Hong Kong

Port Profile: Hong Kong

Lion Pavillion
Lion Pavillion

Long known as the gateway to the mysteries and the abundant riches of the Orient, Hong Kong is one of those special places that lives up to its reputation for dramatic and romantic images. My travels there have always made me enjoy a small fantasy in which I’m a bit of a player in a movie, but the thing is I can never decide whether that film is set in the 1930s or contemporary times.

Hong Kong offers so many familiar images ranging from gleaming, artistic skyscrapers to far more traditional and simple sights, such as Chinese junks bobbing in the harbor, often in the shadow of modern cruise ships.

Each visit to Hong Kong forces me to contemplate stunning contrasts: elderly Chinese people laboring behind pushcarts as limousines carrying young executives glide by; market vendors selling chicken parts, snakes and squid while international traders hurry to the exchange.

While Hong Kong offers many insights into traditional urban Chinese life, modern times and high technology are constantly intruding. Often the two co-mingle. Workers use bamboo scaffolding to erect glass and metal skyscrapers. The city operates an efficient subway (with tickets that conveniently work from within your pocket or purse), but you also can hire a rickshaw to get around.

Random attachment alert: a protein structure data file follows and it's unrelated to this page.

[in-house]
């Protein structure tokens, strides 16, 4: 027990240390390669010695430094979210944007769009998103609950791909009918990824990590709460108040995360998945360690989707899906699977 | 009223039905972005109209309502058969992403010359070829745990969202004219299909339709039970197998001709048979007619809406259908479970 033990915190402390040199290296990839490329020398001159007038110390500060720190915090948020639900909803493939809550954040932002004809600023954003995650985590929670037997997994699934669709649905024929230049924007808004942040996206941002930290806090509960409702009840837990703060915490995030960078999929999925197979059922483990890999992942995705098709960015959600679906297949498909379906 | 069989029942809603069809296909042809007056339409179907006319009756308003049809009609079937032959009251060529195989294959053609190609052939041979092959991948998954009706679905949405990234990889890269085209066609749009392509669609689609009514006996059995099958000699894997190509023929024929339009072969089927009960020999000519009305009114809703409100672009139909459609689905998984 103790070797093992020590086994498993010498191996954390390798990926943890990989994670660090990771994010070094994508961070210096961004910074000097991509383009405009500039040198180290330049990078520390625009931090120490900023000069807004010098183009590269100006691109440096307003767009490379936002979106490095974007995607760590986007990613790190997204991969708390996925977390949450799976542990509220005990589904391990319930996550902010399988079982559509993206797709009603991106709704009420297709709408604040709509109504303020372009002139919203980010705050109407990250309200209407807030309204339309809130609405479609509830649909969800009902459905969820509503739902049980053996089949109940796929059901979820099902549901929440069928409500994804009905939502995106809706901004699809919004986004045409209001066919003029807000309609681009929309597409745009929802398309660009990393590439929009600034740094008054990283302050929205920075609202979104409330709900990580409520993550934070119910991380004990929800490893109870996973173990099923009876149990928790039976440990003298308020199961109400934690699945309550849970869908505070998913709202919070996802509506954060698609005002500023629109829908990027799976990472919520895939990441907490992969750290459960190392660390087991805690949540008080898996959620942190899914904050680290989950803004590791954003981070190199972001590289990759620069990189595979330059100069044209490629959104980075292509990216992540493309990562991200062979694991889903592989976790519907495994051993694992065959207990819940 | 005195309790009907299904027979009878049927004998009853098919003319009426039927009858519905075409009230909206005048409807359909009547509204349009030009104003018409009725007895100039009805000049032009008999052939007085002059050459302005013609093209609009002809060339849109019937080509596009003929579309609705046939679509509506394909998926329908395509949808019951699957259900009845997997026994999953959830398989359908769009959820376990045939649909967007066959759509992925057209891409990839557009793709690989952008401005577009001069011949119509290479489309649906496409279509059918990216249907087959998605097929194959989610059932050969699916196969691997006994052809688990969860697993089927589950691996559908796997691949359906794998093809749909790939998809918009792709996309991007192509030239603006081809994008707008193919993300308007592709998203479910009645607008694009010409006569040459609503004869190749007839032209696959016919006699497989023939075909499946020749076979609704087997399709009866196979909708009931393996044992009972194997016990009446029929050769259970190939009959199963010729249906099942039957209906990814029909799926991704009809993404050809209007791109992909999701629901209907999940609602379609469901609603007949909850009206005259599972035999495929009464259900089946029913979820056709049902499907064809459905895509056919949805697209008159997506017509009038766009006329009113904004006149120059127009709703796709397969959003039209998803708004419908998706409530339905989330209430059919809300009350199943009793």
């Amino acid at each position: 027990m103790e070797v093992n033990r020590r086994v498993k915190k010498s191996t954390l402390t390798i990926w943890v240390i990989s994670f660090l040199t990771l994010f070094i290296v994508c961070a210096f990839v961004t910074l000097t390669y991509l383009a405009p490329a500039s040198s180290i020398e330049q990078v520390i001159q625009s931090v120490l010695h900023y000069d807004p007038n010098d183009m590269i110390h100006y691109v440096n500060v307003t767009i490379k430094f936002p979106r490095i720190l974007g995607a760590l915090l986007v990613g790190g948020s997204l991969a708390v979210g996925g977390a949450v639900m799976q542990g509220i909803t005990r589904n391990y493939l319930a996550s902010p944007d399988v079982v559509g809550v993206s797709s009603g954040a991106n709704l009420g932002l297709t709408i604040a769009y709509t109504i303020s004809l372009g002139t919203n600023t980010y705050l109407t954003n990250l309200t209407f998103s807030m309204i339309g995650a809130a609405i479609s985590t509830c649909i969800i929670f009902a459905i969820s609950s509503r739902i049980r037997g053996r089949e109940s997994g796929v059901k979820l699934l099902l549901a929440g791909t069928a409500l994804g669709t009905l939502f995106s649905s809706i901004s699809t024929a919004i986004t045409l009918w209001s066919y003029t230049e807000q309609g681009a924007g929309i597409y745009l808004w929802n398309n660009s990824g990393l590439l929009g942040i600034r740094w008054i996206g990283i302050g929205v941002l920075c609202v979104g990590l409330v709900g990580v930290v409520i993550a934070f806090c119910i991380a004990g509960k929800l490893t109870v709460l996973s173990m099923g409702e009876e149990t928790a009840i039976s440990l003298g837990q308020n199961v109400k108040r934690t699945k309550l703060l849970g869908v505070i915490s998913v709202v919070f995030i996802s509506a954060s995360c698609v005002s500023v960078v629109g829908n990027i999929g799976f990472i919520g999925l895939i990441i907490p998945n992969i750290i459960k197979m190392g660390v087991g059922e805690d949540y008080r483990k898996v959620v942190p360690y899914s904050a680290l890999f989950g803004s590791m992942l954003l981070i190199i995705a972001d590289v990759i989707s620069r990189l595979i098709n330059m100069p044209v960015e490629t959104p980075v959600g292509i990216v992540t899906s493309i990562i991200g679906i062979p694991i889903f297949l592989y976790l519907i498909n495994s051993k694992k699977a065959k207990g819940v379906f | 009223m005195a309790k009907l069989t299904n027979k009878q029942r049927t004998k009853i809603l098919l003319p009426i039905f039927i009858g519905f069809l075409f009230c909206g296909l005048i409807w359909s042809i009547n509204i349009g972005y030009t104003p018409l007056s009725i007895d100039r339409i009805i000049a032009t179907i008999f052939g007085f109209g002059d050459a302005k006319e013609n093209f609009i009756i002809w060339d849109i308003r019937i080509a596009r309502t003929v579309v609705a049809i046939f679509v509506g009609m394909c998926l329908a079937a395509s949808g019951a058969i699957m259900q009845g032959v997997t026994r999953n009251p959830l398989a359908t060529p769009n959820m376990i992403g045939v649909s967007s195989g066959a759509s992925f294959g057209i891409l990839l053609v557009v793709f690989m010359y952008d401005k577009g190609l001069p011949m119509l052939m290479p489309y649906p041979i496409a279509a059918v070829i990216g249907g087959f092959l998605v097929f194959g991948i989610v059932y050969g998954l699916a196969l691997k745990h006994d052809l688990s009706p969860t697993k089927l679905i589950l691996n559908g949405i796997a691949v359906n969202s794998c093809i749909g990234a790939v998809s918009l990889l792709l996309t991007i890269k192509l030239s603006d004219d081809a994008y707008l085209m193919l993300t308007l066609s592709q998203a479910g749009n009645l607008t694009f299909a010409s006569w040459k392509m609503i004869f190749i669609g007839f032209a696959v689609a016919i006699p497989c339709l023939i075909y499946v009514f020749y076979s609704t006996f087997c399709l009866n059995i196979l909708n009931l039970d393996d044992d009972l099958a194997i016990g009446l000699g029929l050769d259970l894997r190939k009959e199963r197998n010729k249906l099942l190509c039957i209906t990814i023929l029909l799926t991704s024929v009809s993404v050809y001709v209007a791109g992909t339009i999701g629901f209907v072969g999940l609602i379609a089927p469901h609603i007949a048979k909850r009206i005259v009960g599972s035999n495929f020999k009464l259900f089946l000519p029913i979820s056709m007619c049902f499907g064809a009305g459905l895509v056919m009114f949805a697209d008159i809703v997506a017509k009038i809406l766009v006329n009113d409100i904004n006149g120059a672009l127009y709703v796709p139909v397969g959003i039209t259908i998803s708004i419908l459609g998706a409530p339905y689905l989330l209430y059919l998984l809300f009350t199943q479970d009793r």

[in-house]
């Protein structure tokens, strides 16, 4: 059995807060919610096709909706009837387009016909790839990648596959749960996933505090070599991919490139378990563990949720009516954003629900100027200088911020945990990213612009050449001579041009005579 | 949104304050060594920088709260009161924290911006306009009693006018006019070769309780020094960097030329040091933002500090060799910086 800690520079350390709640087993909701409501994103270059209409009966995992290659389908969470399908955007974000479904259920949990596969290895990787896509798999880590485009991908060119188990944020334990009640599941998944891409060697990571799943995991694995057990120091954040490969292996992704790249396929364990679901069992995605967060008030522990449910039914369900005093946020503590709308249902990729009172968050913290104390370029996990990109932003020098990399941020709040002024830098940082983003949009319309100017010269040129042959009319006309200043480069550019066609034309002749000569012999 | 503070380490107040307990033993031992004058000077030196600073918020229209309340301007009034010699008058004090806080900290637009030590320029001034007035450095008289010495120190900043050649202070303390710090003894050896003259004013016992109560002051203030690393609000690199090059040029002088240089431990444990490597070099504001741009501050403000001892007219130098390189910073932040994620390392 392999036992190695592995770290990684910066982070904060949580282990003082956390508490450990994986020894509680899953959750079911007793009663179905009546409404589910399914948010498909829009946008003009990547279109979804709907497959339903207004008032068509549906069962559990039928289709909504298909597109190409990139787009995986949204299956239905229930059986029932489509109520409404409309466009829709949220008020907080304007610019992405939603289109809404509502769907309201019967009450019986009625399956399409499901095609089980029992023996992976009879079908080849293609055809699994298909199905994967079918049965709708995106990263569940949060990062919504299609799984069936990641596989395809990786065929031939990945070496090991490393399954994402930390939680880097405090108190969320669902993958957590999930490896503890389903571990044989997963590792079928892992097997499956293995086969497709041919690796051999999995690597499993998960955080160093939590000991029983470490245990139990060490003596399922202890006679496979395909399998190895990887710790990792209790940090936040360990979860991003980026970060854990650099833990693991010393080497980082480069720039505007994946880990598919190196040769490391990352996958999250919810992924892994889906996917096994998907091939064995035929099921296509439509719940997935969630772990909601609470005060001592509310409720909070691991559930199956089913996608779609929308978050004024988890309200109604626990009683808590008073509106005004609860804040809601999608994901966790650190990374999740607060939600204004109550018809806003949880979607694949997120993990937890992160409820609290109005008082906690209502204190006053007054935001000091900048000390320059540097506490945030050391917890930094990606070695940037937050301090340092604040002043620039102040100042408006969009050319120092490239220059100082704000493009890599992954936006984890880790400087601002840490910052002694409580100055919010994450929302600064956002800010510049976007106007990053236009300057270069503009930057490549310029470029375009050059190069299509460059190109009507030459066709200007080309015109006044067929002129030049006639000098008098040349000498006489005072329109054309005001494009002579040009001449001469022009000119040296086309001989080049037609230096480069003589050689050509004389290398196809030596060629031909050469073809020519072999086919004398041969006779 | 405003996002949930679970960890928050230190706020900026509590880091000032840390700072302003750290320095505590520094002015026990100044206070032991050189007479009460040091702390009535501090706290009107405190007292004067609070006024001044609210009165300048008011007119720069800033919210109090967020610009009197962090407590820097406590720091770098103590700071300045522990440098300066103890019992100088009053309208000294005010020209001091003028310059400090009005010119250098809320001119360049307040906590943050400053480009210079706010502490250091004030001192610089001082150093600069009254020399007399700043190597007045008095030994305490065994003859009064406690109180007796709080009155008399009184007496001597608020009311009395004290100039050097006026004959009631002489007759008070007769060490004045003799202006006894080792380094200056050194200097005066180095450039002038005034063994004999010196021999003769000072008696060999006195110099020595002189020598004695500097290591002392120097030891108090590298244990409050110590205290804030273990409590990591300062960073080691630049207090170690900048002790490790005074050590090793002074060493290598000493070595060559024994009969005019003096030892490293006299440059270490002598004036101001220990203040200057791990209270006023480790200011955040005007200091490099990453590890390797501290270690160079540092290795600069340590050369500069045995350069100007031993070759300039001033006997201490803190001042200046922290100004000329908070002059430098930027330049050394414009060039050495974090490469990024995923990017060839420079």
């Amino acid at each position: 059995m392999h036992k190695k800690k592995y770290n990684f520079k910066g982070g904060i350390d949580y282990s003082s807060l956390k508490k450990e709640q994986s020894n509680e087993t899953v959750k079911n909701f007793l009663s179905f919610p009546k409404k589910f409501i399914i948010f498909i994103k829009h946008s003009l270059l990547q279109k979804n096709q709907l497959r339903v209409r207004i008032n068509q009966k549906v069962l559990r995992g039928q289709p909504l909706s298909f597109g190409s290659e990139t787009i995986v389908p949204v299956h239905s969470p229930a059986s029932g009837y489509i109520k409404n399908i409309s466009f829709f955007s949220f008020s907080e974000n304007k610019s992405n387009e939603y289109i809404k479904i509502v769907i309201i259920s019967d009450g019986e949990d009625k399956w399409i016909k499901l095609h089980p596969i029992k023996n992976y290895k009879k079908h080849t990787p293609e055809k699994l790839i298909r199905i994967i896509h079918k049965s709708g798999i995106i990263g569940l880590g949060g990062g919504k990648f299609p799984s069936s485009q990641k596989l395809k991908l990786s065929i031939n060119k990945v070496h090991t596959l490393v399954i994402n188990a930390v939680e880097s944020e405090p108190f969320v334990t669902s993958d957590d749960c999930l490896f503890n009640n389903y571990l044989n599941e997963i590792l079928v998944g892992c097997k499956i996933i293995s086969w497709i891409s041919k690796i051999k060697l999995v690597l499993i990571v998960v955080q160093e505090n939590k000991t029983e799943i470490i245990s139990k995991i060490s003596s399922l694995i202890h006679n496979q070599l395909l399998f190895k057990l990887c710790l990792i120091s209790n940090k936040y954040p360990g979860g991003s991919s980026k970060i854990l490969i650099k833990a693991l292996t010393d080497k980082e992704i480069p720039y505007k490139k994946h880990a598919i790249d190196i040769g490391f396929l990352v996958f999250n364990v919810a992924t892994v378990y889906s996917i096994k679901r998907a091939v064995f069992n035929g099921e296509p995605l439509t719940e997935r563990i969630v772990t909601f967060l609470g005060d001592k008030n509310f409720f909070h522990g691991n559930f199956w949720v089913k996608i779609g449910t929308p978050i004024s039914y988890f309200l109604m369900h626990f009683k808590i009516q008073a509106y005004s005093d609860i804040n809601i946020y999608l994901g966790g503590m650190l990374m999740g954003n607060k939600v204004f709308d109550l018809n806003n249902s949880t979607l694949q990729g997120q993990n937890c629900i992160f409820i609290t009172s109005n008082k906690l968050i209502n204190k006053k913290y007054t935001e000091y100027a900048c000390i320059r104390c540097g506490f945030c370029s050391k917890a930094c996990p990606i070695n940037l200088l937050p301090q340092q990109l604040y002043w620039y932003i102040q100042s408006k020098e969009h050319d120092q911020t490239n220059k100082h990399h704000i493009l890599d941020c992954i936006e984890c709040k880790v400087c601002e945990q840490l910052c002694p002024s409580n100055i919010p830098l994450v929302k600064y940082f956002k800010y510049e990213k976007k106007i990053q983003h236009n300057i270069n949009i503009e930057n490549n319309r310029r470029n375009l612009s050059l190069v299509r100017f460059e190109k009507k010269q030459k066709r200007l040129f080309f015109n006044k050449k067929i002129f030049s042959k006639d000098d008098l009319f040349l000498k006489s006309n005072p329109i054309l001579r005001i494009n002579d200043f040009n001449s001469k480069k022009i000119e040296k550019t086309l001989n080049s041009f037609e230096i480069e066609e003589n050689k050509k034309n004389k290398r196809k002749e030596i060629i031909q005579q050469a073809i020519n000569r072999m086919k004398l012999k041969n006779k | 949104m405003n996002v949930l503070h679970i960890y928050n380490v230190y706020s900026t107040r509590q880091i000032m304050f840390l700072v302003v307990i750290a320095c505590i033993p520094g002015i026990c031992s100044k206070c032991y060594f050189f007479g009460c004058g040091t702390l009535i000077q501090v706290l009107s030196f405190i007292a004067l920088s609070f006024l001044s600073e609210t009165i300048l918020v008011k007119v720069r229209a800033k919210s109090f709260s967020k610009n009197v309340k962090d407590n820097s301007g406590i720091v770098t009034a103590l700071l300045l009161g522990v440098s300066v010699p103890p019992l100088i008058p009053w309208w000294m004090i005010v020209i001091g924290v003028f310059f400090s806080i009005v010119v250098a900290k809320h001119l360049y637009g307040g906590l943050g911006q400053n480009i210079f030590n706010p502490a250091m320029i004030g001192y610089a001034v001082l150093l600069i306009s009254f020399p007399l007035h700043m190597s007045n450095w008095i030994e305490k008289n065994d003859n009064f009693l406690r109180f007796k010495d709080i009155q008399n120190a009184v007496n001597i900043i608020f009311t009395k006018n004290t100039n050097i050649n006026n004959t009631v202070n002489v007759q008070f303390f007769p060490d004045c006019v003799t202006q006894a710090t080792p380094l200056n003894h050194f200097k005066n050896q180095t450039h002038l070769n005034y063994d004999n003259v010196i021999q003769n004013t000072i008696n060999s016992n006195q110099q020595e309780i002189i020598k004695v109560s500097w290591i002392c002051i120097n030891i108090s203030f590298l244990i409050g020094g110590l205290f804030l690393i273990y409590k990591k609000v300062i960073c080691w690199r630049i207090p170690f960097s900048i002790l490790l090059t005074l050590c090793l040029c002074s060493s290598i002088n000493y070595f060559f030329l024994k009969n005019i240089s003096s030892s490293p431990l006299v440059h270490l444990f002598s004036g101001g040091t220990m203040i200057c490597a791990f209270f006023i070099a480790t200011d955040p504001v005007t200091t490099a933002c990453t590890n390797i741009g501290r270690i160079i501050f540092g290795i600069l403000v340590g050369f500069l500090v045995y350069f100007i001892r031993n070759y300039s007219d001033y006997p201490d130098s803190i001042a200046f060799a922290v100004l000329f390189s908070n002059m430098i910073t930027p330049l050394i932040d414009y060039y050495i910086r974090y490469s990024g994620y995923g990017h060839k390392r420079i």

Dai Pai Dong / Streetside Food
Dai Pai Dong / Streetside Food

Hong Kong features one of the world’s largest shopping malls, where you can find the most upscale brands, but you’ll also want to stop at the exciting street markets virtually anywhere in the city. The city boasts hundreds of elegant and sophisticated restaurants catering to international clientele who routinely insist on the best, but for something truly exotic, snack at the countless food stands on the street, called dai pai dong.

These marvelous contrasts make Hong Kong, a Chinese city with a powerful British heritage, a uniquely special place to visit. Hong Kong is a city where you can explore Chinese culture while still maintaining a connection with your Western roots.

The British may have withdrawn from Hong Kong in 1997, handing it over to the Chinese government, which created the Special Administrative Region for governance, but the Brits’ influence can still be found everywhere — from the orderly queues and double-decker buses to English pubs and afternoon tea, as well as the free-market economy, public infrastructure and more.

Avid Cruiser Posts, Photographs and Videos Featuring Hong Kong.

Share on facebook
Share on pinterest
Share on twitter
Share on linkedin
Share on stumbleupon
Share on digg

Leave a Reply

Your email address will not be published. Required fields are marked *